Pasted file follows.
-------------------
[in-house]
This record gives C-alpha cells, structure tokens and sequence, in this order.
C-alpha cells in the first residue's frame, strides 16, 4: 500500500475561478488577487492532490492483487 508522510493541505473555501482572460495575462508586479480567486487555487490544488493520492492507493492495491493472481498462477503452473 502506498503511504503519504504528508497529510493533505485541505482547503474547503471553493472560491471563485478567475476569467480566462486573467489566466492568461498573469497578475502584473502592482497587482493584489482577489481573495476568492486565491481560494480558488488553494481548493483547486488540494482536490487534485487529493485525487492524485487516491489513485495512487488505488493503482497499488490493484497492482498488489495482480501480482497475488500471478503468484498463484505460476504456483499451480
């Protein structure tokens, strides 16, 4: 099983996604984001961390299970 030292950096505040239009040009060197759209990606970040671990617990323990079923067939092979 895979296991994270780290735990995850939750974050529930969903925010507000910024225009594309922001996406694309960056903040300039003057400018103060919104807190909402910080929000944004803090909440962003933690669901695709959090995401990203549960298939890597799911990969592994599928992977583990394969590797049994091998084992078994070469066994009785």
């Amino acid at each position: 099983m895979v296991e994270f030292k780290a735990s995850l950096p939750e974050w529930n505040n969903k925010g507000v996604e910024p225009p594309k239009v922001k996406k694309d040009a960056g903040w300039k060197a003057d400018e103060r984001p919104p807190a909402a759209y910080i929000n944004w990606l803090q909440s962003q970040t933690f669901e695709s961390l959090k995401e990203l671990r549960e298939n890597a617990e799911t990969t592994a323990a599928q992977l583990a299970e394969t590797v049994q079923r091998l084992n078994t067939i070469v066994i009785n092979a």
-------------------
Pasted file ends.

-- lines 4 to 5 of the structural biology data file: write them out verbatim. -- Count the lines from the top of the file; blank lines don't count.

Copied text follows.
């Protein structure tokens, strides 16, 4: 099983996604984001961390299970 030292950096505040239009040009060197759209990606970040671990617990323990079923067939092979 895979296991994270780290735990995850939750974050529930969903925010507000910024225009594309922001996406694309960056903040300039003057400018103060919104807190909402910080929000944004803090909440962003933690669901695709959090995401990203549960298939890597799911990969592994599928992977583990394969590797049994091998084992078994070469066994009785």
């Amino acid at each position: 099983m895979v296991e994270f030292k780290a735990s995850l950096p939750e974050w529930n505040n969903k925010g507000v996604e910024p225009p594309k239009v922001k996406k694309d040009a960056g903040w300039k060197a003057d400018e103060r984001p919104p807190a909402a759209y910080i929000n944004w990606l803090q909440s962003q970040t933690f669901e695709s961390l959090k995401e990203l671990r549960e298939n890597a617990e799911t990969t592994a323990a599928q992977l583990a299970e394969t590797v049994q079923r091998l084992n078994t067939i070469v066994i009785n092979a």